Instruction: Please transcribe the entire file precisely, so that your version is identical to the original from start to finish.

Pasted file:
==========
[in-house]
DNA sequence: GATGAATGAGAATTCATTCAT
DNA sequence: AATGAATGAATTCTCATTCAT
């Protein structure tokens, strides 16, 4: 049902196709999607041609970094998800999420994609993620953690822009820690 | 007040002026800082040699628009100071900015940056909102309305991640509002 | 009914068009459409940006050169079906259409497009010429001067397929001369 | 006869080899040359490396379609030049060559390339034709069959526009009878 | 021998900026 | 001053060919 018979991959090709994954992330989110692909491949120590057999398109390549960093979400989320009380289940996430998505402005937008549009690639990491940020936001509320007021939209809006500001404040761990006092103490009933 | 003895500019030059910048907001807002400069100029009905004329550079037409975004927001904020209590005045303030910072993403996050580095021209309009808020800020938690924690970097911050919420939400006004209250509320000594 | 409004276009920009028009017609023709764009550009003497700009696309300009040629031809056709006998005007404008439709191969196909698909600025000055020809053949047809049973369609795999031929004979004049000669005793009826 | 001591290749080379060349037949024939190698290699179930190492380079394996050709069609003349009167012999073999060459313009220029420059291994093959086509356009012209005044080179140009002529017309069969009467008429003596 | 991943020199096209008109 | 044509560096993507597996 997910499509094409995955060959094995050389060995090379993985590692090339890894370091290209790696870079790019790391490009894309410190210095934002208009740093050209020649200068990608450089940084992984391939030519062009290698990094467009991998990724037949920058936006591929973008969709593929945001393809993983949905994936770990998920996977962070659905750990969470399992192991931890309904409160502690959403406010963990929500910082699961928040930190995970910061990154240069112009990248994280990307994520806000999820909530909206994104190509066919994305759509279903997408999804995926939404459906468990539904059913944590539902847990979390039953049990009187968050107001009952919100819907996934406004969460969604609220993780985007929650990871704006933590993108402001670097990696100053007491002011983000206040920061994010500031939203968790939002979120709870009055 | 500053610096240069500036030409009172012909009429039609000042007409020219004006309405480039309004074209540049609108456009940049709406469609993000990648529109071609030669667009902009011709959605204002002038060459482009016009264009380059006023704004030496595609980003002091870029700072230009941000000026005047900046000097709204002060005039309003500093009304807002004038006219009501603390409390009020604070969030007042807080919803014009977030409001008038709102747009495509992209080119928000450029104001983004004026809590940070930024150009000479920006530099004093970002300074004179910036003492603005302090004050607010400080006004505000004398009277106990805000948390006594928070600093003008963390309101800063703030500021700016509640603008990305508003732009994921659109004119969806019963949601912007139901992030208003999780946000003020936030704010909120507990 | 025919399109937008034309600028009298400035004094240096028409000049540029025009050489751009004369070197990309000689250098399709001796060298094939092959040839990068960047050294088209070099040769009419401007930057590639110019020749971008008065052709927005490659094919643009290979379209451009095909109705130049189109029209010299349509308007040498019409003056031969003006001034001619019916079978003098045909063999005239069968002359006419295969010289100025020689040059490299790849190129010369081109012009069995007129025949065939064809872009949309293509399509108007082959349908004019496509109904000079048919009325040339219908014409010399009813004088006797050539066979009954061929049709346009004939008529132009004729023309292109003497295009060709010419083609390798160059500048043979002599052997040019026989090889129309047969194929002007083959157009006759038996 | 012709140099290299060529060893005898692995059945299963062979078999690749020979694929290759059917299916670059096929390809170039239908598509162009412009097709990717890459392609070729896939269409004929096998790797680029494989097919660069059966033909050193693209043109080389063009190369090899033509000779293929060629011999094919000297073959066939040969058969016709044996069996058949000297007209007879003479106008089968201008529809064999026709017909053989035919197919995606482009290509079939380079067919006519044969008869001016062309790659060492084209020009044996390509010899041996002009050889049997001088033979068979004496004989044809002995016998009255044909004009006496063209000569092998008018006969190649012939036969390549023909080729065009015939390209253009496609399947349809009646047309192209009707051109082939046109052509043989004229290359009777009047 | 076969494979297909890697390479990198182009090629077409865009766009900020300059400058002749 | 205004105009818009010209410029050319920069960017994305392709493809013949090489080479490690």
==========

[in-house]
DNA sequence: GATGAATGAGAATTCATTCAT
DNA sequence: AATGAATGAATTCTCATTCAT
């Protein structure tokens, strides 16, 4: 049902196709999607041609970094998800999420994609993620953690822009820690 | 007040002026800082040699628009100071900015940056909102309305991640509002 | 009914068009459409940006050169079906259409497009010429001067397929001369 | 006869080899040359490396379609030049060559390339034709069959526009009878 | 021998900026 | 001053060919 018979991959090709994954992330989110692909491949120590057999398109390549960093979400989320009380289940996430998505402005937008549009690639990491940020936001509320007021939209809006500001404040761990006092103490009933 | 003895500019030059910048907001807002400069100029009905004329550079037409975004927001904020209590005045303030910072993403996050580095021209309009808020800020938690924690970097911050919420939400006004209250509320000594 | 409004276009920009028009017609023709764009550009003497700009696309300009040629031809056709006998005007404008439709191969196909698909600025000055020809053949047809049973369609795999031929004979004049000669005793009826 | 001591290749080379060349037949024939190698290699179930190492380079394996050709069609003349009167012999073999060459313009220029420059291994093959086509356009012209005044080179140009002529017309069969009467008429003596 | 991943020199096209008109 | 044509560096993507597996 997910499509094409995955060959094995050389060995090379993985590692090339890894370091290209790696870079790019790391490009894309410190210095934002208009740093050209020649200068990608450089940084992984391939030519062009290698990094467009991998990724037949920058936006591929973008969709593929945001393809993983949905994936770990998920996977962070659905750990969470399992192991931890309904409160502690959403406010963990929500910082699961928040930190995970910061990154240069112009990248994280990307994520806000999820909530909206994104190509066919994305759509279903997408999804995926939404459906468990539904059913944590539902847990979390039953049990009187968050107001009952919100819907996934406004969460969604609220993780985007929650990871704006933590993108402001670097990696100053007491002011983000206040920061994010500031939203968790939002979120709870009055 | 500053610096240069500036030409009172012909009429039609000042007409020219004006309405480039309004074209540049609108456009940049709406469609993000990648529109071609030669667009902009011709959605204002002038060459482009016009264009380059006023704004030496595609980003002091870029700072230009941000000026005047900046000097709204002060005039309003500093009304807002004038006219009501603390409390009020604070969030007042807080919803014009977030409001008038709102747009495509992209080119928000450029104001983004004026809590940070930024150009000479920006530099004093970002300074004179910036003492603005302090004050607010400080006004505000004398009277106990805000948390006594928070600093003008963390309101800063703030500021700016509640603008990305508003732009994921659109004119969806019963949601912007139901992030208003999780946000003020936030704010909120507990 | 025919399109937008034309600028009298400035004094240096028409000049540029025009050489751009004369070197990309000689250098399709001796060298094939092959040839990068960047050294088209070099040769009419401007930057590639110019020749971008008065052709927005490659094919643009290979379209451009095909109705130049189109029209010299349509308007040498019409003056031969003006001034001619019916079978003098045909063999005239069968002359006419295969010289100025020689040059490299790849190129010369081109012009069995007129025949065939064809872009949309293509399509108007082959349908004019496509109904000079048919009325040339219908014409010399009813004088006797050539066979009954061929049709346009004939008529132009004729023309292109003497295009060709010419083609390798160059500048043979002599052997040019026989090889129309047969194929002007083959157009006759038996 | 012709140099290299060529060893005898692995059945299963062979078999690749020979694929290759059917299916670059096929390809170039239908598509162009412009097709990717890459392609070729896939269409004929096998790797680029494989097919660069059966033909050193693209043109080389063009190369090899033509000779293929060629011999094919000297073959066939040969058969016709044996069996058949000297007209007879003479106008089968201008529809064999026709017909053989035919197919995606482009290509079939380079067919006519044969008869001016062309790659060492084209020009044996390509010899041996002009050889049997001088033979068979004496004989044809002995016998009255044909004009006496063209000569092998008018006969190649012939036969390549023909080729065009015939390209253009496609399947349809009646047309192209009707051109082939046109052509043989004229290359009777009047 | 076969494979297909890697390479990198182009090629077409865009766009900020300059400058002749 | 205004105009818009010209410029050319920069960017994305392709493809013949090489080479490690």